Many parents discourage children from acquiring their own independent mobility through walking, cycling or public transport. That of course is their responsibility. Hence their children see their own car as the only way to get that mobility..

 

Of course statements such as ''But mum, I am the only person in the school without a car, iPod, power ranger, (delete as appropriate)" should be taken with a large dose of salt.

 

 

 

Rod

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Not a scientific idea of course, but perhaps the American experience has two factors.

 

Most big American cities have decent public transport (and Portland offers some free travel, and 8% of commuters cycle to work)...

 

And NB "Many young people care more about buying the latest smart phone or gaming console than getting their driver's license." - And you can't play with them while driving!

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Dizzy

 

Here are some graphs on car usage in the UK which you may find interesting:-

 

http://www.gordonstokes.co.uk/transport/peakcar.html

 

and

 

http://www.gordonstokes.co.uk/transport/caraccess.html

 

Main conclusions on the webpage were :-

 

The point of showing this is to show that the rate at which men gain access to cars in their late teens and twenties has slowed quite dramatically, but that in older age people with cars are holding on to them. It also shows that for women, there is still some growth in car access for the younger age groups, but is not marked. What is more marked for women is that there is much scope for older women to keep driving.

 

My interpretation is that there was a peak of access for men during the 1990s, and a steady fall in car access amongst younger men, accompanied by the increase for older men. The rise for older men is probably 'habit' of not giving up cars, rather than older men gaining cars. For women, the growth during the eighties and nineties is clear, and growth has continued. But there may be a sign in the last slide that younger women are reaching the stage where car access may have reached a peak. It may be due to recession, but it may be more than that.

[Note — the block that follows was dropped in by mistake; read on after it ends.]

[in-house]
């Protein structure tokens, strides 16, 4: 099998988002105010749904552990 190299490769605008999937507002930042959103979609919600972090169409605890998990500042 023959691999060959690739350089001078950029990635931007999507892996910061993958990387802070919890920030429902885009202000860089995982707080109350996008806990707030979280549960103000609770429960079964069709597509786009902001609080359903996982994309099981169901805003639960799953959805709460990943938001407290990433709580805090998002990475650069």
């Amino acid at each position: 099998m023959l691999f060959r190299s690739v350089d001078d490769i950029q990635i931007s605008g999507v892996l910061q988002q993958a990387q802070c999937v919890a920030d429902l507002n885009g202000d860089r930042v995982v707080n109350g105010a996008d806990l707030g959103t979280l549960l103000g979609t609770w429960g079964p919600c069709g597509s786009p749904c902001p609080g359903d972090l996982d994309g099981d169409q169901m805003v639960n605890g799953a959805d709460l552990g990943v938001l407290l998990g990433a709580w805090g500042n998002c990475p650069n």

My overall interpretation? I'm not an economist, but to put it in economic terms, I think that the propensity for men to access cars used to be well above the utility offered by the car up until recently. Over the last fifteen years it as dawned upon many that maybe the car isn't so wonderful as it seemed, and the pattern of access is returning to something more like the utility that it offers. But coupled with this, habit is a strong determinant of behaviour, and so men with cars are not giving them up until they are in their 80s. What a true level of utility is is difficult to define, and could change as other factors in society change.

 

For women the situation is different. A mix of less power and income (probably coupled with a bit more sense in many cases) meant that the car never achieved the status it did for men, but there is still, maybe, some potential for growth, but even for women, most of the growth now will be from older women not giving up cars, rather than more younger women acquiring them.

 

Other research can be found at

 

http://eprints.uwe.ac.uk/16873/1/Chatterjee%20and%20Dudley%20RGS%202009.pdf

 

with a presentation on declining motor car usage. Note that they report that the proportion of young adults with driving licences decreased from 1992-4 to 2007: from 48% to 38% for the 17-20 year olds and from 75% to 66% for the 21-29 year olds.

 

Their analysis shows that motor car usage is declining as a long term trend and not just due to the recession.

 

Regards

 

 

 

Rod

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But when they are selling nearly 150,000 new cars a month, who do you think is buying them all? Car usage is not down that much considering the rises in fuel and more people will be using cars to offset the ridiculous and extortionate public transport costs....

 

and as for cycling to work; that is fine if the weather is like it was the other week, but who wants to get drenched all the way to work and then sit there like a smelly wet dog all day???

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Keep a towel and a change of clothes at work and you don't need to be a smelly dog all day. :wink: